George Davis | Flying with vultures
In this time, many young people, fresh out of tertiary institutions, are either lining up to enter the workforce or are bedding into a new job. Some will be lucky, as they will be given guidance by those who have trod the road before. Others will fritter away their luck by ignoring the wisdom imparted by more experienced souls, instead proceeding in the arrogant belief that their perceived state of brightness and intelligence is enough to conquer everything.
But there is something I am still learning in this my 14th full year as a member of the workforce that all new entrants must focus on if they are to survive and thrive as an employee. That lesson, simply, is how to survive in a room full of vultures.
By room, I mean the department or branch of the organisation you are in, or even a subgroup of same. Room can also mean the organisation itself. By survive, I mean how to keep the job, keep your sanity on the job, advance in the job, and excel in the job. By vultures, I mean those persons who will dislike you for no apparent reason.
The vulture in the room will present itself in many forms. It may be openly hostile, 'pitching' up on the fringe of every error you make while suggesting strongly to the powers that be that only the strongest sanction be applied. And even where no sanctions are applicable, the Hostile Vulture will urge the creation of measures just so you can be punished. The Hostile Vulture will ignore your greetings of good morning and good afternoon, even when the two of you are the only ones in the room.
The minute you stop wasting your greeting, the Hostile Vulture, who seems to have been praying for such a moment, will pounce, telling the powers that be that you have no manners and must be disciplined for your transgression. You can do no right by the Hostile Vulture and must resist all temptation to tell them about the cloth from which their garments are produced.
You get no prizes for guessing that the Hypocrite Vulture is the next and most dangerous variety. This vulture, who probably works in the same department, will be very chatty with you in your first days at the office. It will pretend to like you and will want to know every detail about your past, present, family life, sexual or romantic history - everything.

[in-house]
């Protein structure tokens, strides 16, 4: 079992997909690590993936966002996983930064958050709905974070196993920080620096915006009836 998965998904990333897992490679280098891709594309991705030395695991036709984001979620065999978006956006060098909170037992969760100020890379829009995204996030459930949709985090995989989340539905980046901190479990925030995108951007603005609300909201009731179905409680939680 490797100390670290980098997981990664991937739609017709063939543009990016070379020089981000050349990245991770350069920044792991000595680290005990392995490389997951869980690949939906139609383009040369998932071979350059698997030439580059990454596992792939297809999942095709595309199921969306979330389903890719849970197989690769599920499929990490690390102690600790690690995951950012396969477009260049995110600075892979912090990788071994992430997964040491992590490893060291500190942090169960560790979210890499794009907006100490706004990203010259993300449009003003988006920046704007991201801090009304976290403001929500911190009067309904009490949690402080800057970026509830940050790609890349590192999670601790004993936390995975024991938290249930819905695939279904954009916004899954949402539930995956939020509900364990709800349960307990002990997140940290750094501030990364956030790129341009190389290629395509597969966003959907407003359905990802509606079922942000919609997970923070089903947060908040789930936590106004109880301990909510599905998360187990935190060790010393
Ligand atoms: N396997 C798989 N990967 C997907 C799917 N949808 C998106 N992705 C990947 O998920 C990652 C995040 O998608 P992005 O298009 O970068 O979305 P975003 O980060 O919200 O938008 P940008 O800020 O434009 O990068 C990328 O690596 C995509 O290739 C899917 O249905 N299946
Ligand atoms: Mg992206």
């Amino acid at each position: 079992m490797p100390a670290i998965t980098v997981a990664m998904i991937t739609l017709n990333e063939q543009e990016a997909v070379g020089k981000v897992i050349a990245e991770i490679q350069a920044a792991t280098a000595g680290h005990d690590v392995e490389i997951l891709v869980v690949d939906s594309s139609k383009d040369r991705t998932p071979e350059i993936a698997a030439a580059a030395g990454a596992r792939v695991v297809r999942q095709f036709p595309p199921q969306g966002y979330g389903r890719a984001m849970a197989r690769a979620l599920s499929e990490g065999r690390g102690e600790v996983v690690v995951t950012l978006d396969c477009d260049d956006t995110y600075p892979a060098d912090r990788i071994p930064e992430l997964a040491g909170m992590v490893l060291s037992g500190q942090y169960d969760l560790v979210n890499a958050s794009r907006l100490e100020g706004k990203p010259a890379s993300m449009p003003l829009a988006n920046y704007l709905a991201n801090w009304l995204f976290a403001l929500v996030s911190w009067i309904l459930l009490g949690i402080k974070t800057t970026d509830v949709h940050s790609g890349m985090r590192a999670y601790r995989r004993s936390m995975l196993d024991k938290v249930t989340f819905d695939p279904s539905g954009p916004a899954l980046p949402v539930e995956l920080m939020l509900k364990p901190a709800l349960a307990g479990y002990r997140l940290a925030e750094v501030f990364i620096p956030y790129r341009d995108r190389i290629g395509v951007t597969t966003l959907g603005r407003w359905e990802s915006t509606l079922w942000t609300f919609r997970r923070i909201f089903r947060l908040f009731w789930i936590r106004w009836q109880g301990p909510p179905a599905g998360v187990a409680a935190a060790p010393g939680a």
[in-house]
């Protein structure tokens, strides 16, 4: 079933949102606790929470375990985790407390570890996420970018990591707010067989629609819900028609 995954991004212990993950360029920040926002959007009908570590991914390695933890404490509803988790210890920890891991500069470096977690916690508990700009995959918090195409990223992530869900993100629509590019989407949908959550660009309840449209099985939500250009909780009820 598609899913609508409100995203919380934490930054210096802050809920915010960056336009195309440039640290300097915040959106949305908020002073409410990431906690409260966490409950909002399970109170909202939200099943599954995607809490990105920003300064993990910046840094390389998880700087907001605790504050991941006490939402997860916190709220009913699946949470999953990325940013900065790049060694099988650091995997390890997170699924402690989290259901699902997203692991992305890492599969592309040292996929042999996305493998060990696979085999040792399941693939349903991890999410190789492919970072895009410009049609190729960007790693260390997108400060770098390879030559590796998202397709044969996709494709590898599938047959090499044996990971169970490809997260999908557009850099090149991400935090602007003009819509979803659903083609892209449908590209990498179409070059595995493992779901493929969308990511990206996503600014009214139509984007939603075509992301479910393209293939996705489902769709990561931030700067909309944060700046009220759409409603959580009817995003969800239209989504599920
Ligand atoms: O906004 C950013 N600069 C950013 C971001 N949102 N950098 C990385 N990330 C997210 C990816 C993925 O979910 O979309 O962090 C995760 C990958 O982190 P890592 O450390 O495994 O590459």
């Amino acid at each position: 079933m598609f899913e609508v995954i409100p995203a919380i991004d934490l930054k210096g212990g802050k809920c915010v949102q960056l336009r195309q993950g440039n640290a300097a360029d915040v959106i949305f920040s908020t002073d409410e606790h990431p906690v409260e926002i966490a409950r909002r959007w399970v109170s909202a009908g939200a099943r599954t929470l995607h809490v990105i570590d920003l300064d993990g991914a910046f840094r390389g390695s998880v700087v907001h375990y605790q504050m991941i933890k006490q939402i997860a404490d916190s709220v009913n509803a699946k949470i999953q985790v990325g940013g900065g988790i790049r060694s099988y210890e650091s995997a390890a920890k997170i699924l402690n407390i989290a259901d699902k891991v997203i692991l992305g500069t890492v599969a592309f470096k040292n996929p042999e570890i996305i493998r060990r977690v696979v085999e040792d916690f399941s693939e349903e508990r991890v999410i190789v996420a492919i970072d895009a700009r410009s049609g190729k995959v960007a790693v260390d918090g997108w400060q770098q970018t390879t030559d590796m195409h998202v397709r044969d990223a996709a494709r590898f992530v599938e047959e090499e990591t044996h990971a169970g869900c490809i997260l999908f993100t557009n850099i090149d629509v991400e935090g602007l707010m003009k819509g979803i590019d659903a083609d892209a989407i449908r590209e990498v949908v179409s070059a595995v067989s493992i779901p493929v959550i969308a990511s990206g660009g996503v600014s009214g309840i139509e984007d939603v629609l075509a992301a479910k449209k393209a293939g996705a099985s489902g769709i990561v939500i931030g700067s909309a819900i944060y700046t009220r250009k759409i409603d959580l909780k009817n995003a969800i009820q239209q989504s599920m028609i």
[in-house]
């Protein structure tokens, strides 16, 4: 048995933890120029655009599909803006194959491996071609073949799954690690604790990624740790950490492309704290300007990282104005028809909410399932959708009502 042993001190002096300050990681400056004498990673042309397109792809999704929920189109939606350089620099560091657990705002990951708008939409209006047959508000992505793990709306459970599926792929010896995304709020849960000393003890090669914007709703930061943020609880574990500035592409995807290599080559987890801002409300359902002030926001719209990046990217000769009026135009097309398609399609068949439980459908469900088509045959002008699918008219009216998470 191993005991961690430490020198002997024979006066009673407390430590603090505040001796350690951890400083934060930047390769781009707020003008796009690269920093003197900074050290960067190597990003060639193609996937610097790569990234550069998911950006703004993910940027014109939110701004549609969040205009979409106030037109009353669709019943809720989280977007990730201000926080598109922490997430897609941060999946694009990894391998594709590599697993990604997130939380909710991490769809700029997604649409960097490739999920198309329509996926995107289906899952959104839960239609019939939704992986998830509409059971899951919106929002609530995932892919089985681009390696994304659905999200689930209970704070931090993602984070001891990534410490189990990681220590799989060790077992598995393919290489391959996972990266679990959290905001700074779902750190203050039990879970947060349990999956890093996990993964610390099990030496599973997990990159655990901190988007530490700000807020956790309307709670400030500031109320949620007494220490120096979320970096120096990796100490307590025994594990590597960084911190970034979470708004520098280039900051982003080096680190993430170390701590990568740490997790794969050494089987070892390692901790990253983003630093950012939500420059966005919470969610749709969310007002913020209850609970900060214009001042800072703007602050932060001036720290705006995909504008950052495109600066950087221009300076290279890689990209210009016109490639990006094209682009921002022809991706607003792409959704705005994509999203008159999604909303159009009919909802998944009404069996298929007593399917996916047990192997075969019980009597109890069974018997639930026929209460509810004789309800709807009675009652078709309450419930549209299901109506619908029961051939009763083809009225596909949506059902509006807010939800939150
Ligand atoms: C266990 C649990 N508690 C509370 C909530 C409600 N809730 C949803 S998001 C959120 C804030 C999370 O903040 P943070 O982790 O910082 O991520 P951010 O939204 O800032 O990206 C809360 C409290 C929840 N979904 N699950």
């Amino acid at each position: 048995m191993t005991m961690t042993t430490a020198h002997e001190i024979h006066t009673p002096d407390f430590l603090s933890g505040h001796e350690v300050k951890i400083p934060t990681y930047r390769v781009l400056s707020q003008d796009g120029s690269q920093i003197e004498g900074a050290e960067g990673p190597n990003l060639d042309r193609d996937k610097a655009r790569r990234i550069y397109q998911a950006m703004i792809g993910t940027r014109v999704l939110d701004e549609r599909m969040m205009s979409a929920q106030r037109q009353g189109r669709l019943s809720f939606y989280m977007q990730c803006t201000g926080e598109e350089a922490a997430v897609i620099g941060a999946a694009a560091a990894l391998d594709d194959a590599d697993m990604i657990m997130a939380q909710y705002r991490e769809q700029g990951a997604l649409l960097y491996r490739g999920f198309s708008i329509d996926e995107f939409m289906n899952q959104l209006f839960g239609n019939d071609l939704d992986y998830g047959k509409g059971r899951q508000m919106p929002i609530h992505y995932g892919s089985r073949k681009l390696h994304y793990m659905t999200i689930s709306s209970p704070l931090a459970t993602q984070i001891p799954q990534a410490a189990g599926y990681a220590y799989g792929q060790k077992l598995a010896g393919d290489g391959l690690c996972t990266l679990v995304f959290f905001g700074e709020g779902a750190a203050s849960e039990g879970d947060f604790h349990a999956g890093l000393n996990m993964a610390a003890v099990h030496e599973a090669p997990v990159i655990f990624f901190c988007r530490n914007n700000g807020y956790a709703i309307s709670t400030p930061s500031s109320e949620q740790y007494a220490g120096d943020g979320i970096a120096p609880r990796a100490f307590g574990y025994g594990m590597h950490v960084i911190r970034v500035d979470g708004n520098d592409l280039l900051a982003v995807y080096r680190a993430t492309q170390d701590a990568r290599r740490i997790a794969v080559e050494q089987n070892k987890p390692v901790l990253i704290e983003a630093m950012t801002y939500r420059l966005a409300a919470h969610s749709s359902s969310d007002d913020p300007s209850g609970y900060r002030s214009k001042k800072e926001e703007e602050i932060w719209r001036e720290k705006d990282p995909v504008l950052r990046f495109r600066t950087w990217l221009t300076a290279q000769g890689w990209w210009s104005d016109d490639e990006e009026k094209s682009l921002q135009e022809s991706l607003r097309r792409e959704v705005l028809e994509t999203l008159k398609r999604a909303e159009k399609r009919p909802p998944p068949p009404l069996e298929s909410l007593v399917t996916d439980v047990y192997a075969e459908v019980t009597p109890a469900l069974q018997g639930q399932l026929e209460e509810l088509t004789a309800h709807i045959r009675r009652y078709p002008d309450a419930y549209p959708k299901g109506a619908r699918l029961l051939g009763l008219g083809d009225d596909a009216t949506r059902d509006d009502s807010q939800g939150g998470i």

It will feign interest in you as an individual when, in real terms, it's only weighing and measuring, while taking notes about how to hurt you with gossip. If you have big talent and can list accomplishments despite your youth, the Hypocrite Vulture will try to fight you from the top, running to senior managers or executives to complain about you.
Their main objective is to poison the minds of those who were impressed with you at recruitment. And even as the Hypocrite Vulture complains, gossips and lies about you behind your back, they will greet you morning after morning with a radiant smile, engulf you in a bear hug, while asking for details about all the fun things you did the night before.
The first and only rule of employment for any new worker is performance. Whatever you do, give your all and respect your job. Put in extra hours where required and do not demand payment for every hour of overtime worked. When you produce strong performance in your job, you show up the Hostile Vulture as ridiculous, crass and hateful.
The same strong performance renders the Hypocrite Vulture into an irrational, jealous person who attracts ridicule from the same persons to whom they complain and gossip. As a new employee, you must understand that you will never get either of the Hostile or Hypocrite Vulture to like you. Every success you achieve or every compliment paid to you will be like a kick to their teeth.
But understand this also: It's those who hate you who have the problem, not you. It's those who sit on your name who will develop haemorrhoids, not you. Quietly, you should laugh at the vultures and dedicate to them Beenie Man's 1998 hit Hypocrite.
- George Davis is a broadcast executive producer and talk-show host. Email feedback to firstname.lastname@example.org and email@example.com.